Stocks rise on jump in oil


  • Business
  • Sunday, 19 Jun 2005

BY MARK MCSHERRY

NEW YORK: US stocks ended higher on Friday, helped by a jump in energy and mining companies' shares as oil and metals prices soared to record highs, while an index of consumer confidence rose for the first time this year. 

Stock investors jumped on the commodities bandwagon, snapping up Exxon Mobil Corp and rival oil company ConocoPhillips, which helped push the broad S&P 500 into positive territory for the year. 

Exxon Mobil, the world's biggest publicly traded oil company, rose 1.3% to US$60.89 and ConocoPhillips gained 3.6% to US$60.68, after US oil futures hit a fresh intra-day record at US$58.60 a barrel. 

Caterpillar Inc, which gave the biggest lift to the blue-chip Dow, rose almost 2% to US$100.20, as the heavy equipment maker benefited from the boom in mining and metals prices. Copper futures hit a record in London and repeatedly set 16-year highs in New York. 

“Oil up a buck-and-a-half is helping the energy stocks,” said Peter Boockvar, equity strategist at Miller Tabak & Co, in an interview before the oil futures trading session ended. 

The Dow Jones industrial average ended up 44.42 points, or 0.42%, at 10,623.07. The Standard & Poor's 500 Index closed higher by 6.00 points, or 0.50%, at 1,216.96. The tech-laced Nasdaq Composite Index edged up 0.96 of a point, or 0.05%, to 2,090.11. 

For the week, the Dow was up 1.05%, the S&P 500 rose 1.57% and the Nasdaq climbed 1.31%. 

After the bell, shares of Johnson & Johnson slipped to US$65.76 on the Inet electronic brokerage network after the healthcare products company said it was continuing talks with Guidant regarding a recall of some of the implantable heart defibrillators that Guidant makes. Johnson & Johnson, a Dow component, ended the regular session up 0.4% at US$66.56. 

“The consumer has a bit more confidence and is out there spending money,” said Joseph Battipaglia, chief investment officer for brokerage and research firm Ryan, Beck & Co. 

On Friday morning, Wall Street got good news when the University of Michigan's early reading on consumer confidence for June rose to 94.8 for its first gain this year, market sources said, well ahead of May's reading of 86.9 and higher than analysts had expected.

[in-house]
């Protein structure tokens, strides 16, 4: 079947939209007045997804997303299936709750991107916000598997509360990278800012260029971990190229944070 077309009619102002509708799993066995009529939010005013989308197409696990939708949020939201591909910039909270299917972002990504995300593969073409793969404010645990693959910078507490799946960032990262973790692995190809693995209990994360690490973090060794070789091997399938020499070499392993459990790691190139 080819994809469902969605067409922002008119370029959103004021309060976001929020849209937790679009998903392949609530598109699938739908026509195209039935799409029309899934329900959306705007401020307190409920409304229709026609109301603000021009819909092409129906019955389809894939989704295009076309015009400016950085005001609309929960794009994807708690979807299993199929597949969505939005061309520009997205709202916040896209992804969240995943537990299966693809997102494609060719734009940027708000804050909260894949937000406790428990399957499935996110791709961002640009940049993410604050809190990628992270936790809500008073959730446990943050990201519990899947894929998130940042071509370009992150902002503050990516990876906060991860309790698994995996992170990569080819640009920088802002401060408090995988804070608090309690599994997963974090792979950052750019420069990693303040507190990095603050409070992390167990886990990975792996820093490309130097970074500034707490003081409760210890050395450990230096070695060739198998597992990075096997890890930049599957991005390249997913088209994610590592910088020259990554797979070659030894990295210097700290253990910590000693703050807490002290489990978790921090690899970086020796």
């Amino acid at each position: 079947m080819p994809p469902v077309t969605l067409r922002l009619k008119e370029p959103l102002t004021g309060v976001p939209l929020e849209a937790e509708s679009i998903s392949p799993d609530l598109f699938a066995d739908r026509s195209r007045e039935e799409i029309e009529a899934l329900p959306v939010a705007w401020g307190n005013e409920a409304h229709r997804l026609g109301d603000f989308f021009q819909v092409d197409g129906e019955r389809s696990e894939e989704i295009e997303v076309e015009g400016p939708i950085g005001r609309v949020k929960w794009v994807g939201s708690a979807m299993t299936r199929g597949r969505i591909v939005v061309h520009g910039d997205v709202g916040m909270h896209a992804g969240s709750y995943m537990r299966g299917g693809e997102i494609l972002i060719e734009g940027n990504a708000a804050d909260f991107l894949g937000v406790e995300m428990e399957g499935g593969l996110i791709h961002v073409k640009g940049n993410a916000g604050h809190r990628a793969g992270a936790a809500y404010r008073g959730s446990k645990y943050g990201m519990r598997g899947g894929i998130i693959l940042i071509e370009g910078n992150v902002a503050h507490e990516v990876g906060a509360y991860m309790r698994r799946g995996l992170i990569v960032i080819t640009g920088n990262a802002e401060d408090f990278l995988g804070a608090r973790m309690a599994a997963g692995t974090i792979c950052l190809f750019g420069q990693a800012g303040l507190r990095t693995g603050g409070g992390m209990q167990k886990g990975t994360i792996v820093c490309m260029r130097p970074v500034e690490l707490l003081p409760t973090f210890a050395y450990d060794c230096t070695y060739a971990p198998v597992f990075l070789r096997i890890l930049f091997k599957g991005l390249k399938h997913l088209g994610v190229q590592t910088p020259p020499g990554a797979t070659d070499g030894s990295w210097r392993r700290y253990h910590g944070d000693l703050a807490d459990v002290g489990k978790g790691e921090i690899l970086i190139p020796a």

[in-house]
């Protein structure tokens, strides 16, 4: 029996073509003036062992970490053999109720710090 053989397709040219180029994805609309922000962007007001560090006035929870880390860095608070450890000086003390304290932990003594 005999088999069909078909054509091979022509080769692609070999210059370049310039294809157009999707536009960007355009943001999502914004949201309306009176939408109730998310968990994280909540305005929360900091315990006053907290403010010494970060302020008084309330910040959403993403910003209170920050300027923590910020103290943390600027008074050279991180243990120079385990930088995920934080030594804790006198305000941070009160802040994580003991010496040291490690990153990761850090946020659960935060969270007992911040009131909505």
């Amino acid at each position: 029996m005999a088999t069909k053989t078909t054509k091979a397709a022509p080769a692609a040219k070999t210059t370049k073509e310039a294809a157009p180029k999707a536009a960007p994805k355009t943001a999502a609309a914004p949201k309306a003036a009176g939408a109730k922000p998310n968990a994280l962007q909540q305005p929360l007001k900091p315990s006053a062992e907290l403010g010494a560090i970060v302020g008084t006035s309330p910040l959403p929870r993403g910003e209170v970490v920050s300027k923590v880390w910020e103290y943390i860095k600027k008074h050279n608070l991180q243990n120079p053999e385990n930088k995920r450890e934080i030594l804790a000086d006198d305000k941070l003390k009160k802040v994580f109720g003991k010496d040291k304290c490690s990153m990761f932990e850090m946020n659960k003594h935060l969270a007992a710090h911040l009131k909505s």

“The only impediment that's still up there is, of course, the price of oil,” Battipaglia said. 

While high oil prices are generally negative for stocks and indeed trimmed the market's gains in afternoon trading, they help energy companies' profits. 

Oil prices set a new record of US$58.60 a barrel during the NYMEX session after the United States and other Western nations shut consulates in oil-producing Nigeria following a terrorist threat. 

US crude for July delivery settled at a record US$58.47, up US$1.89. 

Alcoa Inc, the world's largest aluminium producer and another Dow component, rose 1.2%, or 32 cents, to US$28.25 as aluminium prices stayed at lofty levels. 

On the Nasdaq, Millennium Pharmaceuticals Inc. jumped nearly 14%, or US$1.14, to US$9.40 against a backdrop of speculation that the company could be a takeover candidate, analysts said. 

On Thursday, Millennium said the New England Journal of Medicine published positive reports on two of its products, an oncology drug, Velcade, and MLN02, an investigative treatment for inflammatory bowel diseases. 

The New York Stock Exchange said first-hour volume reached an all-time high of 704,370,000 shares. 

By the close, about 1.94 billion shares had been traded on the New York Stock Exchange. 

On Nasdaq, about 2.11 billion shares were traded, above the 1.81 billion daily average last year. – Reuters  

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